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Psoriasis-induced acceleration of atherogenesis: a novel murine mouse model

Friday, September 15, 2017 — Poster Session IV

1:00 p.m. – 2:30 p.m.
FAES Terrace


  • GE Sanda
  • Y Baumer
  • Q Ng
  • AK Dey
  • HL Teague
  • AV Sorokin
  • PK Dakur
  • JI Silverman
  • CL Harrington
  • JA Rodante
  • DA Springer
  • CK Bleck
  • CL Thomas
  • ZX Yu
  • MC Winge
  • HS Kruth
  • MP Marinkovich
  • AA Joshi
  • MP Playford
  • NN Mehta


Psoriasis is a chronic inflammatory skin disease that is associated with increased cardiometabolic dysfunction however mechanistic links between the two diseases states remain understudied. Several psoriasis mouse models have been described in the past, failing to develop cardiometabolic dysfunction or atherosclerosis. In this study, we utilize the K14-Rac1V12 mouse model which due to keratinocyte-specific overexpression of active Rac1V12 presents clinically as psoriasis with important cardiometabolic features of the human disease such as dyslipidemia and pro-atherosclerotic macrophages. To study atherogenesis in the context of psoriasis-induced chronic inflammation we crossed the K14-RacV12+/- mouse into Srb-/-/ApoER61h/h, an aggressive, short term atherosclerosis mouse model. K14-RacV12+/-/Srb-/-/ApoER61h/h mice and their age and gender-matched Srb-/-/ApoER61h/h were put on high fat diet (HFD) for 2 weeks. Psoriasis severity was evaluated before the initiation of HFD and at time of sacrifice. A classical atherosclerosis study was performed. We found that upon HFD, psoriasis phenotype worsens, lymph node and spleen immune cell composition change while no differences in plasma lipid levels are observed. Importantly, aortas display a 6.8fold increase in atherosclerosis plaque formation as determined by Oil Red-O en face analysis. Aortic sinus sections confirmed these results (2.5fold increase) and display macrophage-rich plaques with a 2fold increased cholesterol crystal deposition and necrotic core area in K14-RacV12+/-/Srb-/-/ApoER61h/h mice compared to Srb-/-/ApoER61h/h. For the first time, a psoriatic mouse was successfully crossed into an atherosclerosis prone mouse model and thus, providing an innovative research tool to investigate, develop and test targeted therapies for both psoriasis-related atherogenesis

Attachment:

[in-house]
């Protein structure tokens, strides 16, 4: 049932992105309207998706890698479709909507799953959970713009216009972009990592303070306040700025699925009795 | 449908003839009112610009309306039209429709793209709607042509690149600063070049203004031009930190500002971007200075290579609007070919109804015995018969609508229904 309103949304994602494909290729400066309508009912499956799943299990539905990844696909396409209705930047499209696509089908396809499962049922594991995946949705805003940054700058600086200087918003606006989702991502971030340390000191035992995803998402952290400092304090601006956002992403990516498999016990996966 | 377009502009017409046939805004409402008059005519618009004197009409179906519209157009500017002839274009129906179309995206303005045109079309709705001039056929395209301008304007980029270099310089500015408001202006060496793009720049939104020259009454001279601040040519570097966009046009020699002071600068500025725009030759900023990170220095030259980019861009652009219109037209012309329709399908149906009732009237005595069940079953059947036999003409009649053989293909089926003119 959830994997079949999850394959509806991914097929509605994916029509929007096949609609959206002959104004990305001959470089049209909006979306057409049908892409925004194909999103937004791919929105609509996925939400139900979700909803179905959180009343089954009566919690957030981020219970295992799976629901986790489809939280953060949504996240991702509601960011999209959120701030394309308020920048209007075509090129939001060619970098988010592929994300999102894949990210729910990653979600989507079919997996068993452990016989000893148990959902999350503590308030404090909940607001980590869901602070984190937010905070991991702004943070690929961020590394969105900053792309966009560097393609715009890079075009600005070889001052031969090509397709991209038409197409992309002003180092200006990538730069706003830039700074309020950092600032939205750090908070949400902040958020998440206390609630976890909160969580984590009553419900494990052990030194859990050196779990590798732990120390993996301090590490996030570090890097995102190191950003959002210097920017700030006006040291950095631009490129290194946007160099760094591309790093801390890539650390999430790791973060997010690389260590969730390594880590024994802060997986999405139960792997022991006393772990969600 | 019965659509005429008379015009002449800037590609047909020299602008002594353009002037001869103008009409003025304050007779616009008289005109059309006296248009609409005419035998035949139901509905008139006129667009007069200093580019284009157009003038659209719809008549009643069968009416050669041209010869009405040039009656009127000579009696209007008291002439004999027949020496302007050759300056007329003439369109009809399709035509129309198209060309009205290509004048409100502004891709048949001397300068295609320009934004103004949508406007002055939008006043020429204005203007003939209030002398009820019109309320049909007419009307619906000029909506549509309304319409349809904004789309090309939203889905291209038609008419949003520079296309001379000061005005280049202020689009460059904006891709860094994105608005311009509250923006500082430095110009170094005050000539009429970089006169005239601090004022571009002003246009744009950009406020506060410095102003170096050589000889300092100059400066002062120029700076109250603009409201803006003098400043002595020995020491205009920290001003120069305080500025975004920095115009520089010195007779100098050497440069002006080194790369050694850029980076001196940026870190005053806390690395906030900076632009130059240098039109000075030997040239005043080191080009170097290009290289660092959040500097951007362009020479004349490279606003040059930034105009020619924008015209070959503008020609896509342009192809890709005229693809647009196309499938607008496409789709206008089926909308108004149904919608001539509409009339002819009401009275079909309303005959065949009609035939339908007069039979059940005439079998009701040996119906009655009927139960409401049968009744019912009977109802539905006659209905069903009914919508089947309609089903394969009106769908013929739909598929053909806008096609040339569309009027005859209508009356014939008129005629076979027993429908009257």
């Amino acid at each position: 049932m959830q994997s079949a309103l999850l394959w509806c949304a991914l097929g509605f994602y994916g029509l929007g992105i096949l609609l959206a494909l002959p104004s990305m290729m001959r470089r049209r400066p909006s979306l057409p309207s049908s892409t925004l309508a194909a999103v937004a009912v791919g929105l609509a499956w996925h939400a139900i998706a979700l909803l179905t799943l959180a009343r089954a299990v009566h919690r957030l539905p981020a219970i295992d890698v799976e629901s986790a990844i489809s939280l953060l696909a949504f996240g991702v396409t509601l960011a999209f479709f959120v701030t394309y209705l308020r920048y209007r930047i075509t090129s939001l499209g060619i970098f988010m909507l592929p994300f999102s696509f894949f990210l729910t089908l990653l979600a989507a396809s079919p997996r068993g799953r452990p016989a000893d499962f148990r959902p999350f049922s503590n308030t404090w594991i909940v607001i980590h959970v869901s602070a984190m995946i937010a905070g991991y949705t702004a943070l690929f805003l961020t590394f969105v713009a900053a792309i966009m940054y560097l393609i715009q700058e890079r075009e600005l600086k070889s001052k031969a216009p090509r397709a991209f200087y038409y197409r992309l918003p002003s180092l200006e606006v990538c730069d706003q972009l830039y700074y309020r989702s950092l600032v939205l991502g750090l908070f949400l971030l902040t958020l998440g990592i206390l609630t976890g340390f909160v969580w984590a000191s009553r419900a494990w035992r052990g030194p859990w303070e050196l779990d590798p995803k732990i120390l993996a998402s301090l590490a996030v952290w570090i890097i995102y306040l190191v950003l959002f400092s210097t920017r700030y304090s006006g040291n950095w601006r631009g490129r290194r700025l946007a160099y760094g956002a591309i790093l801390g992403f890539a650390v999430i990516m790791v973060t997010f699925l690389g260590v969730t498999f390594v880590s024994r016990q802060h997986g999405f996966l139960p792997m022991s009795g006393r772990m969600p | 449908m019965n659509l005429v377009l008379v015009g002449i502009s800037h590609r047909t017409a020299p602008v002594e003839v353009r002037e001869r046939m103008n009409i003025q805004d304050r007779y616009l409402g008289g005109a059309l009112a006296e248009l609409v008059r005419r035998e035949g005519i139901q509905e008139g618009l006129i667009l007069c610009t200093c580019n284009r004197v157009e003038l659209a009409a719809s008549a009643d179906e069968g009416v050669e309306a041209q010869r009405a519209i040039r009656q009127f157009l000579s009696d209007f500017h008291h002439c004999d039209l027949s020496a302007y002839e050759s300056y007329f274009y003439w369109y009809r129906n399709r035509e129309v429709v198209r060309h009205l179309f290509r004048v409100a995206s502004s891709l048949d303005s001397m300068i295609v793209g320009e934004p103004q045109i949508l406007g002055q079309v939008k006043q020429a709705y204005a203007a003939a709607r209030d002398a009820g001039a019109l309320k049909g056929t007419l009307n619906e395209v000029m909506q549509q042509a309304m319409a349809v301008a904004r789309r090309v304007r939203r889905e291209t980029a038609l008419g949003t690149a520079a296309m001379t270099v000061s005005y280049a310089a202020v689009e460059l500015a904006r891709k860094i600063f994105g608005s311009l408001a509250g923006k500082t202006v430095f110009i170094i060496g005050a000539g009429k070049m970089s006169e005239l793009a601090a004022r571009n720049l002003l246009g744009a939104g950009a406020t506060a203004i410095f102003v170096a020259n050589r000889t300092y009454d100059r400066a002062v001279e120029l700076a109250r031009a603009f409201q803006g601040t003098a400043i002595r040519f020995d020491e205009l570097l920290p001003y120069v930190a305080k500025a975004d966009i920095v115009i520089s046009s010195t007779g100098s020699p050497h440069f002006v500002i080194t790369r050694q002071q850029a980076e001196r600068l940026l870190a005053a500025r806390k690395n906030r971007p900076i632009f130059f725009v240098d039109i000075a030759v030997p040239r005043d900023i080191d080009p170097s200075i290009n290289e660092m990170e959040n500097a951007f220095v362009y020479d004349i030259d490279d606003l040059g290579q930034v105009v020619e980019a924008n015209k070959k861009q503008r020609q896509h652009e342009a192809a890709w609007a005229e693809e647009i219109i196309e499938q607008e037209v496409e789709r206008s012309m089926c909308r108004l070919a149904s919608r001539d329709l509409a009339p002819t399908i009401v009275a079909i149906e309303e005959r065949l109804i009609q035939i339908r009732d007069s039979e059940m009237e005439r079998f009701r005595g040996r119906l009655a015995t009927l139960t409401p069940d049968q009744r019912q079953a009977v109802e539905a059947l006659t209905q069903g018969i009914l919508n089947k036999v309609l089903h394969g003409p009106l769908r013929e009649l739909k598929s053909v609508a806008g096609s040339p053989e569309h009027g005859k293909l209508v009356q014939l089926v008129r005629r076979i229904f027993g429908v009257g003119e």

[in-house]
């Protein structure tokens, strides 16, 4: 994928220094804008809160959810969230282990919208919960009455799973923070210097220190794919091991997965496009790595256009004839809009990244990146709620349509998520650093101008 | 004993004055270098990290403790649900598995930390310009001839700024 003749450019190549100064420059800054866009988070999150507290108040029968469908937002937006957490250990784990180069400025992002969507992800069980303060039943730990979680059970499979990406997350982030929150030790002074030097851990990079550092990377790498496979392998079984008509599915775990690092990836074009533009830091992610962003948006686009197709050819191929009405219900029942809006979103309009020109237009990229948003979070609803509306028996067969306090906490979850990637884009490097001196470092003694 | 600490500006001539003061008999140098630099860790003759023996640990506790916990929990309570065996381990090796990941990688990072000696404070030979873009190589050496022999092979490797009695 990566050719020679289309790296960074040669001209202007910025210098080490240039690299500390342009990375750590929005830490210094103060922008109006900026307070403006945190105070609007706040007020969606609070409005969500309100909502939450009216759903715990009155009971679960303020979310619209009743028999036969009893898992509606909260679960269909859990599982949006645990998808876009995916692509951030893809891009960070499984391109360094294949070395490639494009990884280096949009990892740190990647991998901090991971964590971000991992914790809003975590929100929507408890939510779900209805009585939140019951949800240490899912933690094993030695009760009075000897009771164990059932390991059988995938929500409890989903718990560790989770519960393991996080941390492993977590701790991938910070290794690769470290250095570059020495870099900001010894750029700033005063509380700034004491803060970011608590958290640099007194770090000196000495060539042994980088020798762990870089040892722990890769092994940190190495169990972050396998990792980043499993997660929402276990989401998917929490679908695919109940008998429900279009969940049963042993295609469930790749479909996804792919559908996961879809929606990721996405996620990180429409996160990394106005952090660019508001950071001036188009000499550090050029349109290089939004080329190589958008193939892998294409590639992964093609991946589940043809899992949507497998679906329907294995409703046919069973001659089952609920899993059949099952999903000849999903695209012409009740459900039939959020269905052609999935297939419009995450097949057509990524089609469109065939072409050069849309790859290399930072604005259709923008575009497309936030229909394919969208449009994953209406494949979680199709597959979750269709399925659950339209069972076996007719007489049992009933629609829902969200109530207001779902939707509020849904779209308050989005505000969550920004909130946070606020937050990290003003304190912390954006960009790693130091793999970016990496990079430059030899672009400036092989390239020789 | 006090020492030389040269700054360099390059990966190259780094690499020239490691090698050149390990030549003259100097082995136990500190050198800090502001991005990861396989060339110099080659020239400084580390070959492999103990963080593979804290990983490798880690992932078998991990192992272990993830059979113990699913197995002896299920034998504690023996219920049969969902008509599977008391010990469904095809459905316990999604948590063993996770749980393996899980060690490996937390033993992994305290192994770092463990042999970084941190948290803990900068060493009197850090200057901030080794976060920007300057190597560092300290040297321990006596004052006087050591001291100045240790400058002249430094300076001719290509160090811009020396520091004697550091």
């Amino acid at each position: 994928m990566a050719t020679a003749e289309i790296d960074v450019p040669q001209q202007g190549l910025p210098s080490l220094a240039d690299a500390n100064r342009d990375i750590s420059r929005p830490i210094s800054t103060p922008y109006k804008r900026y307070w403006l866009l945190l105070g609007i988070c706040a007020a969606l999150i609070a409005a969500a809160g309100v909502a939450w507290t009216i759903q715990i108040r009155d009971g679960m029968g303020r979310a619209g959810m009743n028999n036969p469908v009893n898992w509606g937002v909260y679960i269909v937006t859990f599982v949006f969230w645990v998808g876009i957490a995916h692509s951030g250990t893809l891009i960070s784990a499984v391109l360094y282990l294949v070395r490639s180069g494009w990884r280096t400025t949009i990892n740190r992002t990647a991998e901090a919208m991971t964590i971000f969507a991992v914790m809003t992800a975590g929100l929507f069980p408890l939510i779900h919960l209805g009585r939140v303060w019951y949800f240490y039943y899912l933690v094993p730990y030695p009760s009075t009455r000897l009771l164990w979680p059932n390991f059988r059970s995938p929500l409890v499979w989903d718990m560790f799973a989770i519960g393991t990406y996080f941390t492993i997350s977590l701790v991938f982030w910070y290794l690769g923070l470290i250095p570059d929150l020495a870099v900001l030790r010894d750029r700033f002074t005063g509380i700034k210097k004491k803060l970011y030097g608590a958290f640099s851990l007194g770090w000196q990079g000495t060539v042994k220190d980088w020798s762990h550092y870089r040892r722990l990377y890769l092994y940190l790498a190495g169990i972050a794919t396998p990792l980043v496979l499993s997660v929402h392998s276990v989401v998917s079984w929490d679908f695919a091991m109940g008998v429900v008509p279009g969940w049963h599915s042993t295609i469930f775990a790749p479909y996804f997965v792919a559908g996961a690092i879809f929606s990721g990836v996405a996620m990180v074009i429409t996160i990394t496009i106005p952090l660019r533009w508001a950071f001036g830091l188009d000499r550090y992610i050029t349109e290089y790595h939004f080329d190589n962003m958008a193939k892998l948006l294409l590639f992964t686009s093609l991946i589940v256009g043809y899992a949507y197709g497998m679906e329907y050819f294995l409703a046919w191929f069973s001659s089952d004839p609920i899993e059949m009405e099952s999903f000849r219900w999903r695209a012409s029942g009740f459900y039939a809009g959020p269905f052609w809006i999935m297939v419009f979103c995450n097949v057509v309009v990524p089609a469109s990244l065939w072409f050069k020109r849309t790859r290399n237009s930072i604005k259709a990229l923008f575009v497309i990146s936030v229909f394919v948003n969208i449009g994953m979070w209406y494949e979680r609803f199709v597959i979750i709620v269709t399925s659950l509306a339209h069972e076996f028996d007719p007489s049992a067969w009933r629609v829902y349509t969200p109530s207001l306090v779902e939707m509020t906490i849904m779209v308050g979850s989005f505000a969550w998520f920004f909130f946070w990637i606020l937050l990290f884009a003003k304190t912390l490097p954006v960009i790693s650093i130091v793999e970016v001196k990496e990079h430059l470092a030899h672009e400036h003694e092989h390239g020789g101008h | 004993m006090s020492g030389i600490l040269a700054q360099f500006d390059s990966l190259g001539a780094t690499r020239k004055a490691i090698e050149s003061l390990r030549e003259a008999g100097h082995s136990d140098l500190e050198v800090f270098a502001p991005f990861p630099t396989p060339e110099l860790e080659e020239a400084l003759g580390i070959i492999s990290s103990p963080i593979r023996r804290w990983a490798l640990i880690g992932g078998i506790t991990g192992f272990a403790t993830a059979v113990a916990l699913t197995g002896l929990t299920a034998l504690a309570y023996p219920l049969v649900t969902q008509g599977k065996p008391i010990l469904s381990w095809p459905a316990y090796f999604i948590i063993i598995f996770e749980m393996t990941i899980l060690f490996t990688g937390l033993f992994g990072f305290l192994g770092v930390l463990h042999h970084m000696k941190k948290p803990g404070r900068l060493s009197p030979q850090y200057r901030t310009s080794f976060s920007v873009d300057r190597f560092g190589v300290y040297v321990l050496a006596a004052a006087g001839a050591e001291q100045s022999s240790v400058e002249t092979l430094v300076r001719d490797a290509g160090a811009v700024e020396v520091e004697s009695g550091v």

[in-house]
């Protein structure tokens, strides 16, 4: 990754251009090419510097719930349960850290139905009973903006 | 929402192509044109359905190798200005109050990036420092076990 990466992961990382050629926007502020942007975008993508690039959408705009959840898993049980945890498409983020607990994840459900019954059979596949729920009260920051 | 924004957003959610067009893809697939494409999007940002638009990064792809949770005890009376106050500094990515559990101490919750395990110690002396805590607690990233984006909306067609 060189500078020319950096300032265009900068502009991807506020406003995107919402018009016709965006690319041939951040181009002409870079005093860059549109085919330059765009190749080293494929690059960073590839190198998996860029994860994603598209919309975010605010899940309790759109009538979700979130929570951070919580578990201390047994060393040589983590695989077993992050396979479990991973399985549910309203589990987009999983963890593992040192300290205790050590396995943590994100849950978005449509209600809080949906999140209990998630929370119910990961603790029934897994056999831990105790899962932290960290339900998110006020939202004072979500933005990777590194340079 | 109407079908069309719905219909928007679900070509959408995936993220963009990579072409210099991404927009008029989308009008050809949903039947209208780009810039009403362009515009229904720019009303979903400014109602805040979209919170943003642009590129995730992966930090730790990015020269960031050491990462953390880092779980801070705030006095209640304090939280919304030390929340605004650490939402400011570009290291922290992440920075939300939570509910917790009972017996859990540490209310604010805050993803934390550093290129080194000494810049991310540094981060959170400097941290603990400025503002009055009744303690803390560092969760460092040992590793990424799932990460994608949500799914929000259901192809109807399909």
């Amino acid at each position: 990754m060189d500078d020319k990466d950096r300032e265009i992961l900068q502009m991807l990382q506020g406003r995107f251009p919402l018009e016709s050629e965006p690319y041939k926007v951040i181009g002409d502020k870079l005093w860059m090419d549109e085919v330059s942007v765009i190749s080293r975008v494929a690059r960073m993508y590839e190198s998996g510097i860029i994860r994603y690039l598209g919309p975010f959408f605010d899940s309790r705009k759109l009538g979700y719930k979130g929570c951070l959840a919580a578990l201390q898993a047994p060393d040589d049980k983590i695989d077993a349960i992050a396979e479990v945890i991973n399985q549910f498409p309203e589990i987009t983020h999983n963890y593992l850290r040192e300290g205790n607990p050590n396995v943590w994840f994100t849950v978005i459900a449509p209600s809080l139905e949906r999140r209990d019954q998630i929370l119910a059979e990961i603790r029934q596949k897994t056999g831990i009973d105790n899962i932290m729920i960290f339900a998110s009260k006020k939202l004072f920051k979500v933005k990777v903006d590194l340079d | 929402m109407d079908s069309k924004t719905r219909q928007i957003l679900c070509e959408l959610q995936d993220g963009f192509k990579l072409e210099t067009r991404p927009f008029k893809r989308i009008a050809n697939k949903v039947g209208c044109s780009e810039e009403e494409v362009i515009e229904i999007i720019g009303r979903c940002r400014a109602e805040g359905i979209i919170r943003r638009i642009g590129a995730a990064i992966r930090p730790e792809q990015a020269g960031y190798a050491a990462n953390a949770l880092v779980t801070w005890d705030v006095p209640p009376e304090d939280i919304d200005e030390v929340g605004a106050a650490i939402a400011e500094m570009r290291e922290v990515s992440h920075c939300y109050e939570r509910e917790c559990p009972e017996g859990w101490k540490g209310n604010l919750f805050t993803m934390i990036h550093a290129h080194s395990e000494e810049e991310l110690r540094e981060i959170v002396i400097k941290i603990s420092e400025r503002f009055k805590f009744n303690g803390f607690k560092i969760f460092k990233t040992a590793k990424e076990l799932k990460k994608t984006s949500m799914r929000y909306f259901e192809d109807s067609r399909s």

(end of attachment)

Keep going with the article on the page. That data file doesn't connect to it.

Category: Immunology